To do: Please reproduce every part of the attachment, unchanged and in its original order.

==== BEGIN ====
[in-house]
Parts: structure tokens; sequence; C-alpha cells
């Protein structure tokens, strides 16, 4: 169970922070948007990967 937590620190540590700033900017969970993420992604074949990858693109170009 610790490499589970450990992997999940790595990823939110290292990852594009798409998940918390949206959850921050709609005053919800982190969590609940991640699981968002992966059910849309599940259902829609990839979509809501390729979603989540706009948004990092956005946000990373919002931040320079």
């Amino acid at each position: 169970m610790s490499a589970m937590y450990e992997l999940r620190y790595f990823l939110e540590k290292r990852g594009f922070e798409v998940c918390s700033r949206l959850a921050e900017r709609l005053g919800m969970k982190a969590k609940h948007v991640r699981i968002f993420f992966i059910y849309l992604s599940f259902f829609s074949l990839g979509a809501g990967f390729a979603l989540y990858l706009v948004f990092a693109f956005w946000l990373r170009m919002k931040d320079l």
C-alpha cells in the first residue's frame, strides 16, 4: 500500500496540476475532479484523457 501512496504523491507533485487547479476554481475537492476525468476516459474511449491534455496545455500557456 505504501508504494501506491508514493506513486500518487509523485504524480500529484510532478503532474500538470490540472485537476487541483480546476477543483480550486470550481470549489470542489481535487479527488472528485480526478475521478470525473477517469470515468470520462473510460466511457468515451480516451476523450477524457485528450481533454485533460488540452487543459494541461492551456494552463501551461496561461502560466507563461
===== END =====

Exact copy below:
[in-house]
Parts: structure tokens; sequence; C-alpha cells
């Protein structure tokens, strides 16, 4: 169970922070948007990967 937590620190540590700033900017969970993420992604074949990858693109170009 610790490499589970450990992997999940790595990823939110290292990852594009798409998940918390949206959850921050709609005053919800982190969590609940991640699981968002992966059910849309599940259902829609990839979509809501390729979603989540706009948004990092956005946000990373919002931040320079």
């Amino acid at each position: 169970m610790s490499a589970m937590y450990e992997l999940r620190y790595f990823l939110e540590k290292r990852g594009f922070e798409v998940c918390s700033r949206l959850a921050e900017r709609l005053g919800m969970k982190a969590k609940h948007v991640r699981i968002f993420f992966i059910y849309l992604s599940f259902f829609s074949l990839g979509a809501g990967f390729a979603l989540y990858l706009v948004f990092a693109f956005w946000l990373r170009m919002k931040d320079l």
C-alpha cells in the first residue's frame, strides 16, 4: 500500500496540476475532479484523457 501512496504523491507533485487547479476554481475537492476525468476516459474511449491534455496545455500557456 505504501508504494501506491508514493506513486500518487509523485504524480500529484510532478503532474500538470490540472485537476487541483480546476477543483480550486470550481470549489470542489481535487479527488472528485480526478475521478470525473477517469470515468470520462473510460466511457468515451480516451476523450477524457485528450481533454485533460488540452487543459494541461492551456494552463501551461496561461502560466507563461